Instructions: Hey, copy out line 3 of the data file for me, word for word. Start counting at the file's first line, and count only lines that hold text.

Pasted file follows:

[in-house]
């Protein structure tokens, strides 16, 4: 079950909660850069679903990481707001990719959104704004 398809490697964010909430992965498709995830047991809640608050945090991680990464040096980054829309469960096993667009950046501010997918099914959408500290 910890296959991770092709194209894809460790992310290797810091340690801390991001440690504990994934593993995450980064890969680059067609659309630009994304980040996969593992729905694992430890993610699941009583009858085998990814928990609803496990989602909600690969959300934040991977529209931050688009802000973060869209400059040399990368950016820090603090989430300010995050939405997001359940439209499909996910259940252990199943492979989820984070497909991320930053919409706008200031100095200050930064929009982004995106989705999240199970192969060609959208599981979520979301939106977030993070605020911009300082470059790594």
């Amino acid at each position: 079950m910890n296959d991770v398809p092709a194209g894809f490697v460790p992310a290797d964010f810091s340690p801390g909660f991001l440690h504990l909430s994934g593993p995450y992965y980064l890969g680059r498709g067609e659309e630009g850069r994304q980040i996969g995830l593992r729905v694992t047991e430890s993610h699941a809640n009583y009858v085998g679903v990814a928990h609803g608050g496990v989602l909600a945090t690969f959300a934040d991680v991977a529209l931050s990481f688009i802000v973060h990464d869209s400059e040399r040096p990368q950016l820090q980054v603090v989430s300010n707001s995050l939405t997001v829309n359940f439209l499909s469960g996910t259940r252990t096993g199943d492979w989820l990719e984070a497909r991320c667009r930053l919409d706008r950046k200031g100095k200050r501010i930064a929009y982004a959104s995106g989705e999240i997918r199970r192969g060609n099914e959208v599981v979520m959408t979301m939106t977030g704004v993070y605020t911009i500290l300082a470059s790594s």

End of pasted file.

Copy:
């Amino acid at each position: 079950m910890n296959d991770v398809p092709a194209g894809f490697v460790p992310a290797d964010f810091s340690p801390g909660f991001l440690h504990l909430s994934g593993p995450y992965y980064l890969g680059r498709g067609e659309e630009g850069r994304q980040i996969g995830l593992r729905v694992t047991e430890s993610h699941a809640n009583y009858v085998g679903v990814a928990h609803g608050g496990v989602l909600a945090t690969f959300a934040d991680v991977a529209l931050s990481f688009i802000v973060h990464d869209s400059e040399r040096p990368q950016l820090q980054v603090v989430s300010n707001s995050l939405t997001v829309n359940f439209l499909s469960g996910t259940r252990t096993g199943d492979w989820l990719e984070a497909r991320c667009r930053l919409d706008r950046k200031g100095k200050r501010i930064a929009y982004a959104s995106g989705e999240i997918r199970r192969g060609n099914e959208v599981v979520m959408t979301m939106t977030g704004v993070y605020t911009i500290l300082a470059s790594s």